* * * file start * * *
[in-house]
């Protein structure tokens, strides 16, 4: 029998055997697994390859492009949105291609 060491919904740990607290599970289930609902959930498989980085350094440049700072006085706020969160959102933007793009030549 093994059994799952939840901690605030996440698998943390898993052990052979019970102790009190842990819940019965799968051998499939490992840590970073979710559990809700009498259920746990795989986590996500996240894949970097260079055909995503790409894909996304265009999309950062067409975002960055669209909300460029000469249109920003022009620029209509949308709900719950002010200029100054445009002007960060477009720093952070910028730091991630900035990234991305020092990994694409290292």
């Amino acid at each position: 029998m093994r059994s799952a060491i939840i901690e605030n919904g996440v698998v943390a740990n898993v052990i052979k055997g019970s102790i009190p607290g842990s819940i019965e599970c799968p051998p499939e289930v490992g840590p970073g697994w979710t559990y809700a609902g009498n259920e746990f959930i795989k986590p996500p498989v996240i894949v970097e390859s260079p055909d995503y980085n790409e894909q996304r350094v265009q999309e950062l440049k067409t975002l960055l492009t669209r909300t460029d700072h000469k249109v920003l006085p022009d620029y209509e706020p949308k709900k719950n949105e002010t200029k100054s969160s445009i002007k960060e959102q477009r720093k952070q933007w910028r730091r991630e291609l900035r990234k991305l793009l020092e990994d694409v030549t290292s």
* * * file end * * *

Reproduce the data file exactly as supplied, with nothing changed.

[in-house]
């Protein structure tokens, strides 16, 4: 029998055997697994390859492009949105291609 060491919904740990607290599970289930609902959930498989980085350094440049700072006085706020969160959102933007793009030549 093994059994799952939840901690605030996440698998943390898993052990052979019970102790009190842990819940019965799968051998499939490992840590970073979710559990809700009498259920746990795989986590996500996240894949970097260079055909995503790409894909996304265009999309950062067409975002960055669209909300460029000469249109920003022009620029209509949308709900719950002010200029100054445009002007960060477009720093952070910028730091991630900035990234991305020092990994694409290292």
């Amino acid at each position: 029998m093994r059994s799952a060491i939840i901690e605030n919904g996440v698998v943390a740990n898993v052990i052979k055997g019970s102790i009190p607290g842990s819940i019965e599970c799968p051998p499939e289930v490992g840590p970073g697994w979710t559990y809700a609902g009498n259920e746990f959930i795989k986590p996500p498989v996240i894949v970097e390859s260079p055909d995503y980085n790409e894909q996304r350094v265009q999309e950062l440049k067409t975002l960055l492009t669209r909300t460029d700072h000469k249109v920003l006085p022009d620029y209509e706020p949308k709900k719950n949105e002010t200029k100054s969160s445009i002007k960060e959102q477009r720093k952070q933007w910028r730091r991630e291609l900035r990234k991305l793009l020092e990994d694409v030549t290292s």